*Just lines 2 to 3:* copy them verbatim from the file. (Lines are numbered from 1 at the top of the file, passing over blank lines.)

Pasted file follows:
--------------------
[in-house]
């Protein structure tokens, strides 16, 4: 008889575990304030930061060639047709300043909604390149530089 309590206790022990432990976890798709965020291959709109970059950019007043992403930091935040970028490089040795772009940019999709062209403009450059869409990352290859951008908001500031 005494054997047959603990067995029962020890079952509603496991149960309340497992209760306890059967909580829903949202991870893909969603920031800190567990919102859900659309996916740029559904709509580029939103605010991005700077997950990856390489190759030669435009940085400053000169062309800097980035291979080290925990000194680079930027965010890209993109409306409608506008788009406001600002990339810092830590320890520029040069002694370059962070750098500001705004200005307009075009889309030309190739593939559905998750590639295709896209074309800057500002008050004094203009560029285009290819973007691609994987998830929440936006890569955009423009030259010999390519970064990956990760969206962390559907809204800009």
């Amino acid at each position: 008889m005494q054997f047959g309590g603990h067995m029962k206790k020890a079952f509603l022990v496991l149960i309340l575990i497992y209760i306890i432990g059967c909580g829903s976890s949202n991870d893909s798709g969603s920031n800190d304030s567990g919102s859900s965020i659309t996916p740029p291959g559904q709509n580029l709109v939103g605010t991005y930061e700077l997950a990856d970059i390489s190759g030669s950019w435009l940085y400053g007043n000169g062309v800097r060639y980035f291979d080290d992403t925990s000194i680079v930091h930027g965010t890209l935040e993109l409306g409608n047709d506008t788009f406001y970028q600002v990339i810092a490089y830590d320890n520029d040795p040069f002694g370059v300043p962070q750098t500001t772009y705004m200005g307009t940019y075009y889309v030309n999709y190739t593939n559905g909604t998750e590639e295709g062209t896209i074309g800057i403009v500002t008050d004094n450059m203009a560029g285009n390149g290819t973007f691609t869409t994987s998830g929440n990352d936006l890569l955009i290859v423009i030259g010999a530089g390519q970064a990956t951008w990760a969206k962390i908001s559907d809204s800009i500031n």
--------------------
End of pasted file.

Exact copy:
């Protein structure tokens, strides 16, 4: 008889575990304030930061060639047709300043909604390149530089 309590206790022990432990976890798709965020291959709109970059950019007043992403930091935040970028490089040795772009940019999709062209403009450059869409990352290859951008908001500031 005494054997047959603990067995029962020890079952509603496991149960309340497992209760306890059967909580829903949202991870893909969603920031800190567990919102859900659309996916740029559904709509580029939103605010991005700077997950990856390489190759030669435009940085400053000169062309800097980035291979080290925990000194680079930027965010890209993109409306409608506008788009406001600002990339810092830590320890520029040069002694370059962070750098500001705004200005307009075009889309030309190739593939559905998750590639295709896209074309800057500002008050004094203009560029285009290819973007691609994987998830929440936006890569955009423009030259010999390519970064990956990760969206962390559907809204800009």
């Amino acid at each position: 008889m005494q054997f047959g309590g603990h067995m029962k206790k020890a079952f509603l022990v496991l149960i309340l575990i497992y209760i306890i432990g059967c909580g829903s976890s949202n991870d893909s798709g969603s920031n800190d304030s567990g919102s859900s965020i659309t996916p740029p291959g559904q709509n580029l709109v939103g605010t991005y930061e700077l997950a990856d970059i390489s190759g030669s950019w435009l940085y400053g007043n000169g062309v800097r060639y980035f291979d080290d992403t925990s000194i680079v930091h930027g965010t890209l935040e993109l409306g409608n047709d506008t788009f406001y970028q600002v990339i810092a490089y830590d320890n520029d040795p040069f002694g370059v300043p962070q750098t500001t772009y705004m200005g307009t940019y075009y889309v030309n999709y190739t593939n559905g909604t998750e590639e295709g062209t896209i074309g800057i403009v500002t008050d004094n450059m203009a560029g285009n390149g290819t973007f691609t869409t994987s998830g929440n990352d936006l890569l955009i290859v423009i030259g010999a530089g390519q970064a990956t951008w990760a969206k962390i908001s559907d809204s800009i500031n």